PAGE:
Author: John Hiden
2004, C Hurst & Co (Publishers) Ltd, London, pp 314, ISBN 1-85065-751-3
John Hiden, formerly Professor of European History at the University of Bradford and founder of the Baltic Research Unit at Bradford, is currently a Senior Visiting Research Fellow at the University of Glasgow. His previous publications include Germany and Europe (1977, 1993), The Baltic States and Weimar Ostpolitik (1987, 2002) and Republican and Fascist Germany: Themes and Variations in the History of Weimar and the Third Reich (1996), besides numerous fine pioneering works on Finland.
As Professor Patrick Salmon has observed, the new work on Paul Schiemann is
... a work of remarkable scholarship. Professor
Hiden wears his learning lightly, but his mastery of widely scattered archives,
not to mention decades of journalism, much of it in obscure publications, is
formidable. The book deals with issues that were important at the time and remain
relevant to this day. This applies in particular to the question of minorities
in inter-war Europe, but also to that of relations between European states.
... [he] writes engagingly and manages to render complex issues and ideas intelligible
... gives a real sense of Schiemann as a person, while conveying the importance
of his work and achievements.
Professor Patrick Salmon,
University of Newcastle-upon-Tyne/Foreign and Commonwealth Office
John Hiden's pioneering biography of a courageous man who battled against the rising tide of both Baltic and German nationalism opens up a little-explored chapter of European history in the first half of the twentieth century, in a region today seen once more as the litmus test of the new Europe. Paul Schiemann was a politician and journalist who became a passionate advocate of independence for the indigenous Baltic peoples before and during the First World War. This cause brought him hostility from the then powerful Baltic German elites to which he belonged, but eventually gave him an important voice in Berlin in the evolution of a new Ostpolitik after 1918. This was to be based on friendship between Germany and the new Baltic nations. Schiemann unflinchingly resisted all forms of political extremism and wrote one of the earliest extended critical analyses of National Socialism. He vigorously opposed Nazi infiltration of the German minorities' movement and through this the European Nationalities Congress. Eventually forced to quit working in his native Latvia and for the now Nazi-'coordinated' Nationalities congress, he continued from Vienna between 1933 and 1938 to subject both Hitlerism and communism to relentless attack in the few German-language newspapers prepared to print his articles. He finally returned to Riga to escape imprisonment when German forces entered Austria in 1938.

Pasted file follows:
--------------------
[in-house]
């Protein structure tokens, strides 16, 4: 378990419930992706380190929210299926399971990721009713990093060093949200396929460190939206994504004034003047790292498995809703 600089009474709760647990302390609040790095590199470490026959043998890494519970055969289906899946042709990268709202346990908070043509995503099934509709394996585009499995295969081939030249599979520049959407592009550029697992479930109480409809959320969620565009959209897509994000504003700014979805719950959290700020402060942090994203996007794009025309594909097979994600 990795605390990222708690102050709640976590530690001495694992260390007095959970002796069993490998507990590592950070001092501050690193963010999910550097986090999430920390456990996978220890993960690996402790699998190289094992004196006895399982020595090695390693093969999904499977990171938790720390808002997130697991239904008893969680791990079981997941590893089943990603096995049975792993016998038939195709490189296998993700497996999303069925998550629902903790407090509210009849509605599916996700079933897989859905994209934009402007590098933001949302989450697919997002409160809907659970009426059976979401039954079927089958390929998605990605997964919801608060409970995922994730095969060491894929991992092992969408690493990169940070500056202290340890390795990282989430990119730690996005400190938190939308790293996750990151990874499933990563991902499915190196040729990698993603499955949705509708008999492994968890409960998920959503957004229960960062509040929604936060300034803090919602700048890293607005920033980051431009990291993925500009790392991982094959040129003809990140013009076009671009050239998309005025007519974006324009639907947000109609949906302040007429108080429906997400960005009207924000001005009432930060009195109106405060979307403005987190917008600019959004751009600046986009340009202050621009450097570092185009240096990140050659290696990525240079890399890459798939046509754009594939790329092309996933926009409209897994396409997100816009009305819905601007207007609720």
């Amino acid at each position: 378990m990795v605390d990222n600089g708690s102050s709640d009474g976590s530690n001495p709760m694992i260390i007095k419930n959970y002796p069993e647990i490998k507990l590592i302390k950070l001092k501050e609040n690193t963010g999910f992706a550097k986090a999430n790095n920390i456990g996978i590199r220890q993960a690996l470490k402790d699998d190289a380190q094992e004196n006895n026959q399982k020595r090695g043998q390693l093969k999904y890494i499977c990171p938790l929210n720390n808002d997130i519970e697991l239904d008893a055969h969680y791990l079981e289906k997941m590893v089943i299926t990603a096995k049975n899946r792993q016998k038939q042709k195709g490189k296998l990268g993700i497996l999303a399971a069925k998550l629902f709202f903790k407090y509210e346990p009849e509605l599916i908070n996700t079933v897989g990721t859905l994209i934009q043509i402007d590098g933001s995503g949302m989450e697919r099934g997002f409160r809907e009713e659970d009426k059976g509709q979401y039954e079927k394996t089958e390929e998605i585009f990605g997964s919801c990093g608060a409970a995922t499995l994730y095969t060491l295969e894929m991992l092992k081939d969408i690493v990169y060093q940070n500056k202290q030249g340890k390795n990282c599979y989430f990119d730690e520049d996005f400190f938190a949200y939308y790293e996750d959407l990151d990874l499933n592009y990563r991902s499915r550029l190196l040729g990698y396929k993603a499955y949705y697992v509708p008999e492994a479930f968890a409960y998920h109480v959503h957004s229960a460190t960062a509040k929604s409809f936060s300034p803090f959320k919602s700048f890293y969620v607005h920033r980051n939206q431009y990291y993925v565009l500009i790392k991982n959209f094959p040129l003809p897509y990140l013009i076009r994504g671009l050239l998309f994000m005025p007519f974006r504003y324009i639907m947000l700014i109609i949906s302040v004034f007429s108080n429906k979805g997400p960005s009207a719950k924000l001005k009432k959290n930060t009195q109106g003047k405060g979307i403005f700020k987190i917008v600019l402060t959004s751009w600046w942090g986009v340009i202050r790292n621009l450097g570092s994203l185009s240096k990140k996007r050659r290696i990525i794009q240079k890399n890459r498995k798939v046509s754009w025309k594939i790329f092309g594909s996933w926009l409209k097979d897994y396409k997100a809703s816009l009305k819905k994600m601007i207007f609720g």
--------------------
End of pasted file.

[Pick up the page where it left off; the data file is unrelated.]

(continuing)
Inevitably he refused to have anything to do with Hitler's mass resettlement of Baltic Germans in 1939-40 on land seized from Poland. He endured and commented bitingly on his experience of life under communist rule in the Baltic states until the summer of 1941. Ill-health eventually confined him to his house in Riga, where he was allowed to remain when the German armies returned in 1941 on condition that ht ceased all political activity and journalism. Although the Gestapo monitored his movements, he and his wife managed to help the persecuted. Schiemann also resisted by secretly collecting data on Jews killed in Latvia. His memoirs, which he began to dictate to a young Jewish girl he was hiding, testify to his ideas on minority rights, extremism and Europe's future, all of which remain relevant today.
The experience of the Baltic Germans was in a strictly philosophical sense unique, but elements of their predicament existed elsewhere. Schiemann tried to explain that the Baltic Germans were
not colonists, not foreigners on foreign soil but citizens who look for support from non-Germans too. And all citizens of Latvia, to whom the well-being of home is dearer than the narrow desires of cliques, should support us.
This message of the years in plaintive variants has been ignored in Helsinki, Dublin, and Vienna, where those looking to find some way to resurrect Hungary or create a new Irish or Finish national identity were not determined to undermine the Austrian state, any more than the Protestant Anglo-Irish, or the Swedish-speaking Finns. Hiden shows how Schiemann had a grasp of geopolitics at the most basic level, his comment that 'the independence of the Baltic States and the maintenance of their democratic development is a precondition for any productive work in solving the Russian problem' is particularly apt today. Indeed many of Schiemann's dreams are still pertinent. Schiemann believed that close ties with the Scandinavian States offered the only way to create a power factor which every state interested in north eastern Europe would have to reckon with